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UPDATE: STAY ON NY's New Concealed Gun Law -Restrictions Overturned Pending Appeal

Updated: Oct 12, 2022

ALBANY – New York State Attorney General Letitia James has succeeded in having a federal judge’s decision that struck down portions of the state’s new restrictive gun laws, known as the “Concealed Carry Improvement Act” (CCIA) REMOVED, poending her appeal.

In response to the federal court’s decision, Attorney General James had filed a 109-page emergency interim stay of the temporary restraining order, issued by the federal court, and also seeks a stay of the order pending the anticipated appeal by the State.

The CCIA, according to James, “strengthens requirements for concealed carry permits, prohibits guns in sensitive places, requires individuals with concealed carry permits to request a property owner’s consent to carry on their premises, enhances safe storage requirements, requires social media review ahead of certain gun purchases, and requires background checks on all ammunition purchases.”

United States District Court Judge Glenn Saddaby last week, struck down several provisions of the new presumptive gun ban that greatly limits a registered gun owner’s right to carry a weapon in many public and private places.

Judge Saddaby, hearing the case in Syracuse, gave the state three days to file an appeal before his decision last Thursday went into effect. The judge also issued a restraining order against the State regarding several portions of the new law. The restraining order is in effect until October 20, 2022. The following provisions are covered in the restraining order:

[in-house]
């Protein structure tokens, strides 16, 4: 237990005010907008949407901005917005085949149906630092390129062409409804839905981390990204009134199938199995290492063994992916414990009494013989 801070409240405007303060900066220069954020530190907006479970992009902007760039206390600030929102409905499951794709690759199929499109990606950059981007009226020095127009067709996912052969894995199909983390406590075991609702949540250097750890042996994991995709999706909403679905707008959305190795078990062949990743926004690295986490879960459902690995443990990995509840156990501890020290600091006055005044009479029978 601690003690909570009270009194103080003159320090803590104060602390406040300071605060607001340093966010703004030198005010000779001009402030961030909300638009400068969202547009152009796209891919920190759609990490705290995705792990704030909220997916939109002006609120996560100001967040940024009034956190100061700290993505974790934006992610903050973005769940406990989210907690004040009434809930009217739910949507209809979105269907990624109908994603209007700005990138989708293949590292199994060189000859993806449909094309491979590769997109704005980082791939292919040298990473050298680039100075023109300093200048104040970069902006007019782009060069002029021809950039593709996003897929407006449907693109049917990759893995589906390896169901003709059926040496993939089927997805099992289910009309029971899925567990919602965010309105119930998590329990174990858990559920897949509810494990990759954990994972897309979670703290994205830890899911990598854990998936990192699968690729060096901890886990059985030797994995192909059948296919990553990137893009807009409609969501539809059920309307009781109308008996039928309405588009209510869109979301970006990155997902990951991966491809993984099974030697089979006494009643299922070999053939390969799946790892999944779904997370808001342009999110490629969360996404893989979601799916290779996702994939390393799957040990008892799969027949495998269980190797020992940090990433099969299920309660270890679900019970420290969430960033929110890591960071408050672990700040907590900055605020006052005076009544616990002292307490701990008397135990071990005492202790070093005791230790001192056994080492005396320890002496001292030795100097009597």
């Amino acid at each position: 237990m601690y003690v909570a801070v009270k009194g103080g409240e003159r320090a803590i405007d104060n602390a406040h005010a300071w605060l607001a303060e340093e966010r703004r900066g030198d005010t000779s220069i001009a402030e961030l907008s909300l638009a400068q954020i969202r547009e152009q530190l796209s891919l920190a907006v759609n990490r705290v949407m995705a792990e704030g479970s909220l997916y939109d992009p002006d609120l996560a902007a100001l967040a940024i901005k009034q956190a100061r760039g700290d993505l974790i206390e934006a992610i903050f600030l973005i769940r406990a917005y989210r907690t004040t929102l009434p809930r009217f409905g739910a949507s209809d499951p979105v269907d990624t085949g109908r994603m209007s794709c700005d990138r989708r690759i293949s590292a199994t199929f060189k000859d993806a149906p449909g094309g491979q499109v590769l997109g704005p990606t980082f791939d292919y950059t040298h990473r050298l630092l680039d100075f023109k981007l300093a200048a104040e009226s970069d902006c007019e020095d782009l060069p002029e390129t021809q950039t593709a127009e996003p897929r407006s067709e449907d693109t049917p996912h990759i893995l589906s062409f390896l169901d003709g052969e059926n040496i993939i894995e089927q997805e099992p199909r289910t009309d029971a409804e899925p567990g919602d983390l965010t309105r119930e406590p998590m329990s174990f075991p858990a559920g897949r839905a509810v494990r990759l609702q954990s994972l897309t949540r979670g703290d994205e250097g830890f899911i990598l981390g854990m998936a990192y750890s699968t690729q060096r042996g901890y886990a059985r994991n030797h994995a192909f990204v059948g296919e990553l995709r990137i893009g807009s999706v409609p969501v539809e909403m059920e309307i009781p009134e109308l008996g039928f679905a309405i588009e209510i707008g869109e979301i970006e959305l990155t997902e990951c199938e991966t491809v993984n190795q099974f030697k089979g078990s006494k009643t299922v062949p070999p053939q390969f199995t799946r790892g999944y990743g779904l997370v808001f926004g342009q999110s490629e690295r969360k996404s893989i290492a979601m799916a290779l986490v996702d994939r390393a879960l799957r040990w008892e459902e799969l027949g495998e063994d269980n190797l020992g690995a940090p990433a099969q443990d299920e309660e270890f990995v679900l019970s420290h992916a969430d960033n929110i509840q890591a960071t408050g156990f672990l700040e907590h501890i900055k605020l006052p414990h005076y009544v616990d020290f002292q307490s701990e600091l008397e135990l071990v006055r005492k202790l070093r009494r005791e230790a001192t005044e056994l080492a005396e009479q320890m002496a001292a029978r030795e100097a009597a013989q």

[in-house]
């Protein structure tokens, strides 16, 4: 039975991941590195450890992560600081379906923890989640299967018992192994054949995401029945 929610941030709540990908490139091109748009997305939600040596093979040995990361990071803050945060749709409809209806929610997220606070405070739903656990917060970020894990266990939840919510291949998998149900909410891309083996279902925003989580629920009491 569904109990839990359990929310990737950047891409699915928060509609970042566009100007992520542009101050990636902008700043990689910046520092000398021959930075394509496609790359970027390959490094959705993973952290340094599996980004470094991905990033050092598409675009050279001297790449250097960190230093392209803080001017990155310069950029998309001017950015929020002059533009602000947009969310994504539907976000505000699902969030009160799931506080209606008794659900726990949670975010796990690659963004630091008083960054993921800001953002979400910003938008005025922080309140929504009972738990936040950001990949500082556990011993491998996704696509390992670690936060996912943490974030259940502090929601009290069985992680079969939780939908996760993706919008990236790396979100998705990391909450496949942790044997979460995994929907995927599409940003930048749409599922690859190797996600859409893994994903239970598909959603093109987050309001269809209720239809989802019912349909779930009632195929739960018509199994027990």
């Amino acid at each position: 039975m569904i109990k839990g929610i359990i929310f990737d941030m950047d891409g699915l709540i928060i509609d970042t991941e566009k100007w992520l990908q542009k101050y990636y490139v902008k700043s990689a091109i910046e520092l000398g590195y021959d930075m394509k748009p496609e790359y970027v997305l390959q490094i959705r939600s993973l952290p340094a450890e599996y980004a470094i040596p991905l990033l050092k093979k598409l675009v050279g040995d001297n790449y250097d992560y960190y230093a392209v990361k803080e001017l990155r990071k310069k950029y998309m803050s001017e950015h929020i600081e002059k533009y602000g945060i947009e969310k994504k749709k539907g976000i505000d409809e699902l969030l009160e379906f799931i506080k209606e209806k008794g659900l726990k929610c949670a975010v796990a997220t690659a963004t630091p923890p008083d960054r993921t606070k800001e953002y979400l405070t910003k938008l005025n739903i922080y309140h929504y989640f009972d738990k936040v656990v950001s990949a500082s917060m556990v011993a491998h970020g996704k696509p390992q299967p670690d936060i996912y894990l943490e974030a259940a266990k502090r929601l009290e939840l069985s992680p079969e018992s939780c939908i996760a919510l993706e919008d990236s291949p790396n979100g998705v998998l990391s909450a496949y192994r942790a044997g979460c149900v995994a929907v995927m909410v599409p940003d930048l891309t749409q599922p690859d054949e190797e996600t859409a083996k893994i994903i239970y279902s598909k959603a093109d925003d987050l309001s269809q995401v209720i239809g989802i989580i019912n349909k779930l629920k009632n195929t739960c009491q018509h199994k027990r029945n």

The new law called for applicants seeking a gun permit to submit all of their social media accounts for the past three years, to the agency performing the background check. The state, according to Judge Suddaby, cannot require applicants to disclose the

A Face-to-face meeting with the officer conducting the background investigation to be required.

Firearms will still be prohibited in places of worship unless the person is providing security. According to the judge’s ruling, the presumptive ban is only enforceable in government administrative buildings, polling places, and public areas restricted to general access for special events through permits, as well as educational facilities.

Under the new law, the state prohibited individuals from carrying a handgun carry on all private property without the explicit permission of the property owner. Judge Suddaby ruled that the owner of a dwelling or business, not the state, can decide whether or not to allow individuals to carry a handgun.

New York’s revised gun laws are recognized as being the most restrictive in the country and required an applicant to demonstrate that they are of “good moral character”. The judge struck that provision, saying it is up to the state to prove that the applicant has bad intentions, rather than having the applicant prove their innocence.

After filing the motion on October 10th, James said, “Today my office filed a motion to keep the entire Concealed Carry Improvement Act in effect and continue to protect communities as the appeals process moves forward. This common-sense gun control legislation is critical in our state’s effort to reduce gun violence. We will continue to fight for the safety of everyday New Yorkers.”

Source: Mid=Hudson News

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